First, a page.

Friday, May 28, 2010


I was talking to someone who thinks the world has never been in worse shape. I tried to give them some perspective.

At the start of WWII, most of the world still hadn't recovered from The Great Depression, Japan had wiped out almost the entire U.S. Navy fleet and taken over most of the Pacific and much of Asia, Germany was successfully taking over Europe and looking like it was on its way to conquering England and The U.S.S.R. And war was raging all over the globe. Not to mention concentration camps were being filled and "the final solution" being honed.

Nothing close to that (in terms of numbers) going on now. Even in the worst places on Earth.

In the 1960s, some rivers in the USA were so polluted they caught on fire (the famous Cuyahoga in Ohio) and/or nothing was able to live in them and humans couldn't swim in them or even put their hands in them. A whole lot of people were dying in Southeast Asia for what turned out to be no really good reason (a lot more than are dying in Afghanistan and Iraq). And people were dying in the USA over political differences so fierce it looked like another Civil War might be possible. Dying of hunger and malnutrition too.

Not to even get into The Civil War period. Slavery anyone?

Yes, there are a lot of things wrong in our world today, and the impact of global warming and the resistance to accepting the reality of it certainly bodes ill for certain aspects of life as we know it on this planet (including entire species). And the threat of "terrorism" (i.e. violence perpetrated by people not affiliated officially with a nation, or by nations not accepted as legitimate by other nations, etc.) is real, as is the financial problems caused by several things (including global technology outpacing the ability to police it and profiteering by soulless corporations and individuals etc.)...and war (the fighting in the Congo is as close as we get to WWII volume casualties) etc.

Lots of situations and circumstances to be concerned about, absolutely. Injustice and inequality, especially for women in a lot of the world. Some places going backwards in terms of scientific and humanistic progress, etc. And it's right and good to work to alleviate the pain and suffering of victims of these situations and circumstances and to correct the record so that solutions are based on reality and not propaganda (that's a tough one in this age of non-accountability for outright lying in most of the media, but then it's still better than the tactics used by the Nazis and the Stalinists etc.). All that and more is true.

But in the end, it certainly is no worse than previous times. But wait, you say, the earth is in jeopardy because of ecological threats from global warming and corporate irresponsibility and technological and scientific discoveries going beyond what is safe (genetically altered food, the ability to create life out of chemicals, etc.) That's true. But in the 1950s most people believed the world might come to an end at any moment from nuclear holocaust, as they called the possibility of the USSR and the USA using "mutual destruction" to solve, well not solve, but end, literally, their problems with each other...etc.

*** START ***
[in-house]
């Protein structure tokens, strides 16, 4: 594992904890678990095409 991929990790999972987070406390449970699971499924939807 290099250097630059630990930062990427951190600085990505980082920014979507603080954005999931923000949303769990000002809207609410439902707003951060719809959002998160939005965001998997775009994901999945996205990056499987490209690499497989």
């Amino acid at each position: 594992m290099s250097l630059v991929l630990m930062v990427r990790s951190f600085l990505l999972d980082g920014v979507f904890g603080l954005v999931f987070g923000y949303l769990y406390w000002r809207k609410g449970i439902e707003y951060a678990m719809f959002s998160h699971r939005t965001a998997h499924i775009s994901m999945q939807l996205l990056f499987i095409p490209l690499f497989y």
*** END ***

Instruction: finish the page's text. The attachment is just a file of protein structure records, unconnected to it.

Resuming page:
A lot of good reasons to work and fight to change things for the better, but no cause for despair, if only because it's counter productive if you want to help in changing things for the better.


AlamedaTom said...

A very thoughtful and cogent post, bro. It brought to mind my late father always saying "the good old days weren't that good." One of the things he mentioned was the much shorter life expectancy and the prevalence of disease. Having raised two great children and having two wonderful grandchildren, I cannot even fathom what it would have been like to have one or more of them die in childhood. Yet, in the "good old days" such loss was a common occurrence. I'll take our roll of the dice every time.

~ Willy

Jamie Rose said...

Thanks for this Lals. I'm going to repost on Facebook.


Butch in Waukegan said...

Your post prompted me to look for a quote I saved a long time ago:

It may be said with rough accuracy that there are three stages in the life of a strong people. First, it is a small power, and fights small powers. Then it is a great power, and fights great powers. Then it is a great power, and fights small powers, but pretends that they are great powers, in order to rekindle the ashes of its ancient emotion and vanity. After that, the next step is to become a small power itself. — G.K. Chesterton, Heretics

Are we on a downward slope? There's lots of evidence that we are.

Many have noted that our children and grand children will not have the same quality of life that we (over 50) have had. In my opinion this is due to empire — wars and a huge military plus globalization with a growing income gap between the super rich and the rest of us. Can we turn this around?

I don’t know, but your last paragraph is exactly on target.

Anonymous said...

michael, what you describe with the intent of giving a positive optomistic spin on the activity of human society, i see as a perpetual horror to be forever endured unless we actually evolve to a place were we " love our neighbors as ourselves"

Robert G. Zuckerman said...

I like what don Juan said to Carlos: "The warrior's art is to balance the terror of existence with the wonder of existence."

Anonymous said...

anger AND greed are toxic

every so often it is just
"pay-back time"

it wasn't Beauty who killed the beast.... it was GREED